Beach problems detected earlier
Increase in closings a result of improved monitoring
By Mike Hoeft
Green Bay Press Gazette
Published November 4, 2005
Beach closings because of bacteria contamination have
increased on Green Bay and Lake Michigan in recent years,
but that doesn’t mean the problem is getting worse.
“Actually we’re doing a better job documenting the problem,”
said Judy Beck of the Environmental Protection Agency’s
Lake Michigan office.
The Beaches Environmental Assessment and Coastal Health
Act of 2000 provided federal funding for more monitoring
and helped highlight the issue, she said. The funds need
to be reauthorized so that managers can detect sources
of contamination and better protect the watershed.
Beck spoke during a three-day State of Lake Michigan
and the Great Lakes Beach conferences at the KI Convention
Center in Green Bay. Lake Michigan is the source of drinking
water for 1.5 million Wisconsin residents.
Urban storm-water runoff, agriculture runoff, sewer overflows,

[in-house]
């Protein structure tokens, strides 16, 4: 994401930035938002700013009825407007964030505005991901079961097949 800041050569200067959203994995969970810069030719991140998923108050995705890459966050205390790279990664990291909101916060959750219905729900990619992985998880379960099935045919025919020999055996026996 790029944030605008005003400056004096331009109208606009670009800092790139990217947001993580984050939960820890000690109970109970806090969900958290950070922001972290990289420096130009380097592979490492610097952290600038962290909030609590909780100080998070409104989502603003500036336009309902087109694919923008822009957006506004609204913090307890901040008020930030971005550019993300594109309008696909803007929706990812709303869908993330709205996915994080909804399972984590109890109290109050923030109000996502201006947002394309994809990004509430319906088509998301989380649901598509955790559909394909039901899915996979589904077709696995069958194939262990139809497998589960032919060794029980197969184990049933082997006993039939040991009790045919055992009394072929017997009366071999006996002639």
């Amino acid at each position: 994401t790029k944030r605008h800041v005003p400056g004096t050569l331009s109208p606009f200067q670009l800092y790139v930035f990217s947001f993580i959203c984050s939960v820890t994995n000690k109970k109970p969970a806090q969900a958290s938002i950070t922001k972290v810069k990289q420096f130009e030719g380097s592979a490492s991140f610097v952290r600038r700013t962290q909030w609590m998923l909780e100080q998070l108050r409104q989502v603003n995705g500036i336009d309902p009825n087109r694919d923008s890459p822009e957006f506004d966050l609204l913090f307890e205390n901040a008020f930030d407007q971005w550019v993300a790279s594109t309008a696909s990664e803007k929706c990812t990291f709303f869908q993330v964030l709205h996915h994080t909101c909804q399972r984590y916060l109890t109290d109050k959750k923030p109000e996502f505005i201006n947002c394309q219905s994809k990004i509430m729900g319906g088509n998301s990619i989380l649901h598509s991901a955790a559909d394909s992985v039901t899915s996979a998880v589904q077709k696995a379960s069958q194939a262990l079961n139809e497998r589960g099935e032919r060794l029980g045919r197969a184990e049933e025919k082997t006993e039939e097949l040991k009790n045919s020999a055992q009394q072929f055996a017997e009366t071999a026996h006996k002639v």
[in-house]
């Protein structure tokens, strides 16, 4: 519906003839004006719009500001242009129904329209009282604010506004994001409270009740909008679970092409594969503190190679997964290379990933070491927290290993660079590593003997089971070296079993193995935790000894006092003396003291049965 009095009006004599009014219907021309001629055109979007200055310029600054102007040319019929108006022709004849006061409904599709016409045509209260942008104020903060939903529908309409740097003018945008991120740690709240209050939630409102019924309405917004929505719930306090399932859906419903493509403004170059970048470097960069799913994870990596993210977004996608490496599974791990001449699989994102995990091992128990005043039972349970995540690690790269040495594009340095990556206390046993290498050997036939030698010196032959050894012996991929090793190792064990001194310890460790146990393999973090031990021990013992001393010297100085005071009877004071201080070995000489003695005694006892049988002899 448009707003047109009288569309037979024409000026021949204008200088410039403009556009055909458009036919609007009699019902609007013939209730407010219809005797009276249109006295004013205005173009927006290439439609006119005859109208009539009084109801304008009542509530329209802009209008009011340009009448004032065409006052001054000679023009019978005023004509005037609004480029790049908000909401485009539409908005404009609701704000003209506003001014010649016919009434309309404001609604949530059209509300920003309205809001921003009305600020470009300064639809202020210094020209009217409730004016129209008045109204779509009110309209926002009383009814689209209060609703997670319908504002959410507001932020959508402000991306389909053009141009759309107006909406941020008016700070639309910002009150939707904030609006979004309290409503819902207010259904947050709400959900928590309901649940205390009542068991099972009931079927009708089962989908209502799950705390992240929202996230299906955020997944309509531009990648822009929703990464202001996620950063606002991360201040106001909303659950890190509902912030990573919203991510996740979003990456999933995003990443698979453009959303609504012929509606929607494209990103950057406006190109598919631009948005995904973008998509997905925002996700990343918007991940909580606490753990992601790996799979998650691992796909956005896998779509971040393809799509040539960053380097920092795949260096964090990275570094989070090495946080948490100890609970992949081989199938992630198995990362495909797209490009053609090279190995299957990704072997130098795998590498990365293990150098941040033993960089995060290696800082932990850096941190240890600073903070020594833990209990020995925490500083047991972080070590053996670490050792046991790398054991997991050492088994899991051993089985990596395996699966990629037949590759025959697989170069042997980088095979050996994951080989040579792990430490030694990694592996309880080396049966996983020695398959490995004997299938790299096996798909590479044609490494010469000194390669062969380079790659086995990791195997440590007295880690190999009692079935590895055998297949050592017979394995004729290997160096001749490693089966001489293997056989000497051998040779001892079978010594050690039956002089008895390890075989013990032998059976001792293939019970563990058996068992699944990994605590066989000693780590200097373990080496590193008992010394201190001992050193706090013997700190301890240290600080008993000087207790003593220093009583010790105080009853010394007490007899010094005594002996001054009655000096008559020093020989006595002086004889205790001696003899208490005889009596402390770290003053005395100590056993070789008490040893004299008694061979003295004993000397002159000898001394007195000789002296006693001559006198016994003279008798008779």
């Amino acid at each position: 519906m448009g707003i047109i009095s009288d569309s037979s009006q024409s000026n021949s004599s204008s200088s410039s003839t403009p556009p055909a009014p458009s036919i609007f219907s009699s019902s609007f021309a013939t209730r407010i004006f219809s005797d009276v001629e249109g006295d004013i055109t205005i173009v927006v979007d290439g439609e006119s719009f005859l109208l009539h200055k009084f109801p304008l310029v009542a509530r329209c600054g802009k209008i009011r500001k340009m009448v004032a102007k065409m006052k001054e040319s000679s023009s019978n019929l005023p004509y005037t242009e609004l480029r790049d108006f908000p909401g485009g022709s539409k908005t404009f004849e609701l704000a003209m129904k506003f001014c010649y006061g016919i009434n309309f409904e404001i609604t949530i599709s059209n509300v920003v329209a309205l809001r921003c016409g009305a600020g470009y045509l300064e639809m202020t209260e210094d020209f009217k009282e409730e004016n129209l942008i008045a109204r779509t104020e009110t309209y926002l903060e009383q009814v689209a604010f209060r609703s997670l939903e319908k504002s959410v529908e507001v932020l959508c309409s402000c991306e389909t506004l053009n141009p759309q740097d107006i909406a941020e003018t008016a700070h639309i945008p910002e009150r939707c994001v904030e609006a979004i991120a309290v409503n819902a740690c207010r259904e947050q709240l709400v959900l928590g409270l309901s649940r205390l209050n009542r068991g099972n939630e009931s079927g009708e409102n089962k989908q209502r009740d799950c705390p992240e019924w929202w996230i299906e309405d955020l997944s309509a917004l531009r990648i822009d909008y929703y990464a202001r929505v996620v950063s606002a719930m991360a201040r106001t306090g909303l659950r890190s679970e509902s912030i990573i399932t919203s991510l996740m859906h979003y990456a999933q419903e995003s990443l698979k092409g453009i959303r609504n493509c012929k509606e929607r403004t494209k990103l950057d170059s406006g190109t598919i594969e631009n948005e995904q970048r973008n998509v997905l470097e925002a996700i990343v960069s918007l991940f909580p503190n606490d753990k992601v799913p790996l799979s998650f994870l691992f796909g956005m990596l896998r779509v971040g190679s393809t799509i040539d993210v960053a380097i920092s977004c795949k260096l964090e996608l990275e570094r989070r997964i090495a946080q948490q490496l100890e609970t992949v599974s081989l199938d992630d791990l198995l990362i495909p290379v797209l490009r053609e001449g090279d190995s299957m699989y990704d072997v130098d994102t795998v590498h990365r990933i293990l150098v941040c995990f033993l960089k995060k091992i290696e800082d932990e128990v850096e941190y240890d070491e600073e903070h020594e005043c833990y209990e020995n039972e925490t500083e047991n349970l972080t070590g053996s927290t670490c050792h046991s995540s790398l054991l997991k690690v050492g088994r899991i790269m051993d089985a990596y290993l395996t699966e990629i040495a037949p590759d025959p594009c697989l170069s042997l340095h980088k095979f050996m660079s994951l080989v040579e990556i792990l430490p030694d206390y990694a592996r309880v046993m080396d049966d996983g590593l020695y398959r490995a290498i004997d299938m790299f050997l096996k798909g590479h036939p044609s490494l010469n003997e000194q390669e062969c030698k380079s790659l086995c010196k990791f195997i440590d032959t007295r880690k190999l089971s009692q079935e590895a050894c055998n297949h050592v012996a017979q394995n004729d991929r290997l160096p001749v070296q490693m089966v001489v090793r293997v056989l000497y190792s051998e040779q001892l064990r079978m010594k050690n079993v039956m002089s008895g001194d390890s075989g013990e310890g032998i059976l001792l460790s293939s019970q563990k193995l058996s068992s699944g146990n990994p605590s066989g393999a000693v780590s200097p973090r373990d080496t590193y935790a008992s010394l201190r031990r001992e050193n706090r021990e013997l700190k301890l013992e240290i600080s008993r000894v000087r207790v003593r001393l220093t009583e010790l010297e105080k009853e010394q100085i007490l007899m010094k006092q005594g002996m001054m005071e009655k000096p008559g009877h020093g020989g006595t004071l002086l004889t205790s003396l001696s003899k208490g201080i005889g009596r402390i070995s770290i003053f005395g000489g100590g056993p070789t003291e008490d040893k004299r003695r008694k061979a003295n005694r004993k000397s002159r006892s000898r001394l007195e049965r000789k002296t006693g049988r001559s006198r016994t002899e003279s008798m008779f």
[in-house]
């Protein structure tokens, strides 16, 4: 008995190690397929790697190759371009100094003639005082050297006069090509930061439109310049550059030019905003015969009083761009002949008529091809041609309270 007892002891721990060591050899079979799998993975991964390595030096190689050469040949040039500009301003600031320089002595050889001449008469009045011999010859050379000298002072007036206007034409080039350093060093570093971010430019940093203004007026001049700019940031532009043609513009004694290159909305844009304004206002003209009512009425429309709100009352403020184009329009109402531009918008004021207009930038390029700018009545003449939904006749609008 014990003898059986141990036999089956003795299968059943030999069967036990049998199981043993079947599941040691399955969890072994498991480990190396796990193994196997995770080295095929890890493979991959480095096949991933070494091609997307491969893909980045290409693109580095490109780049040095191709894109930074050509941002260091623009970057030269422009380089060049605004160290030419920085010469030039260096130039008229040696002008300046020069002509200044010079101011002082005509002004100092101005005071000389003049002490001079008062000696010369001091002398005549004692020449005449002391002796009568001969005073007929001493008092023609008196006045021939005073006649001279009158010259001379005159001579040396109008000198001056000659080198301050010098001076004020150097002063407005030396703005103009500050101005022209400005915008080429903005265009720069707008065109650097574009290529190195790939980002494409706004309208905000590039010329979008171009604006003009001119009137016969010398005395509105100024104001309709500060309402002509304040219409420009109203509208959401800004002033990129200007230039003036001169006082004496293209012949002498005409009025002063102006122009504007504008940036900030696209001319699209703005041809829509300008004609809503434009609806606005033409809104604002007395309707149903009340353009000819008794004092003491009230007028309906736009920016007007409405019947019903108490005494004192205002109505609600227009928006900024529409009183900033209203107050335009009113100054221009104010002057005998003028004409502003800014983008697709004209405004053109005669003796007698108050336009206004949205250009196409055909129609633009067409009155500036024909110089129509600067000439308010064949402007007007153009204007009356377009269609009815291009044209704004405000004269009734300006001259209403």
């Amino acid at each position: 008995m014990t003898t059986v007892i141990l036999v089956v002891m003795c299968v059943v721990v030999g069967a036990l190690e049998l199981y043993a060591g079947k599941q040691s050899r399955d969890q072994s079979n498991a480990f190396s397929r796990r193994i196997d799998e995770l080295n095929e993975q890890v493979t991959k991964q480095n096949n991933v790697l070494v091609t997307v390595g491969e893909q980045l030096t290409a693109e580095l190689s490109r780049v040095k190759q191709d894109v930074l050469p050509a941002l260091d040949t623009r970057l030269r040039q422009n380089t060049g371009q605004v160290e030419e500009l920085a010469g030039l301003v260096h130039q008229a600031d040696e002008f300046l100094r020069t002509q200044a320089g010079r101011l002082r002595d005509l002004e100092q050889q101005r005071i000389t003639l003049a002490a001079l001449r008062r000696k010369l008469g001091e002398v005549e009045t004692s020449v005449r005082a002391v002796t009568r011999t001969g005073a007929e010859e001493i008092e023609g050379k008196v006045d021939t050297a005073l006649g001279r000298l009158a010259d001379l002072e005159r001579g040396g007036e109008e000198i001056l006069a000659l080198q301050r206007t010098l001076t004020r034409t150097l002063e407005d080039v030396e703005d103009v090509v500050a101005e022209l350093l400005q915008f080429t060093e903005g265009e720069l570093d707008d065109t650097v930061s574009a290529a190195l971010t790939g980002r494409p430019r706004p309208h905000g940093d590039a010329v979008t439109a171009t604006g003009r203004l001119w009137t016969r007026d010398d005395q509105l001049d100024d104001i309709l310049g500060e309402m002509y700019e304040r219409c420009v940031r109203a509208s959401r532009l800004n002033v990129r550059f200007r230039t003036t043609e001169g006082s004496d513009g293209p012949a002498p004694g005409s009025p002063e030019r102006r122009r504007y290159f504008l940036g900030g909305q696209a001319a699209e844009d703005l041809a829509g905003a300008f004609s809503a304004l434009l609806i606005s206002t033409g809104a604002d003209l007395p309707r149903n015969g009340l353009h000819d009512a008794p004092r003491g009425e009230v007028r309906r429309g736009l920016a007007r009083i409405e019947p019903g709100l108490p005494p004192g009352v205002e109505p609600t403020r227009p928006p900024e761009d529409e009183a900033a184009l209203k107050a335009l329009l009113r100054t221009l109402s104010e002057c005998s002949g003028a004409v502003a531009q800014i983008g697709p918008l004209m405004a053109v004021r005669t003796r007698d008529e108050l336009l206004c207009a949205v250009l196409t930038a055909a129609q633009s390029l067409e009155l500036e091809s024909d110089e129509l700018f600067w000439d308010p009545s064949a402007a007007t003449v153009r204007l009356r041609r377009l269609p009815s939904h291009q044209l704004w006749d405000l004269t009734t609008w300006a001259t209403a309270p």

malfunctioning septic systems and wildlife feces are all
potential sources for beach-water contamination.
“Keep in mind there are many elements that can lead to
beach contamination,” she said.
Beck said scientists hope to build models that can predict
problems at beaches.
One problem that is getting worse is an increase in nuisance
algae washing up on shores around Lake Michigan.
Cladophora — while unsightly and stinky — does not pose
a direct health risk, said Shaili Pfeiffer, a water quality
specialist with the state Department of Natural Resources.
The slimy black mess is a naturally occurring algae,
not raw sewage. Cladophora bloomed in the 1960s, then
disappeared. A key factor in its resurgence may be tied
to the proliferation of invasive zebra mussels in Lake
Michigan, Pfeiffer said. Zebra mussels filter the water,
increasing its clarity and allowing sunlight to penetrate
deeper. That creates more places for the algae to grow
and reach nuisance levels.
Pfeiffer urged residents to get involved with the Wisconsin
Great Lakes Strategy, a plan that will help guide future
restoration and protection efforts.
“Tell us specific actions that are needed,” Pfeiffer
said. “There’s a role for everyone.”
The strategy plan will serve as the vehicle for coordinating
and allocating resources and will better position Wisconsin
to begin programs in the event Congress approves funding
for restoration of the Great Lakes.
Based on the comments from the public, the Wisconsin
Great Lakes Strategy will be revised and finalized in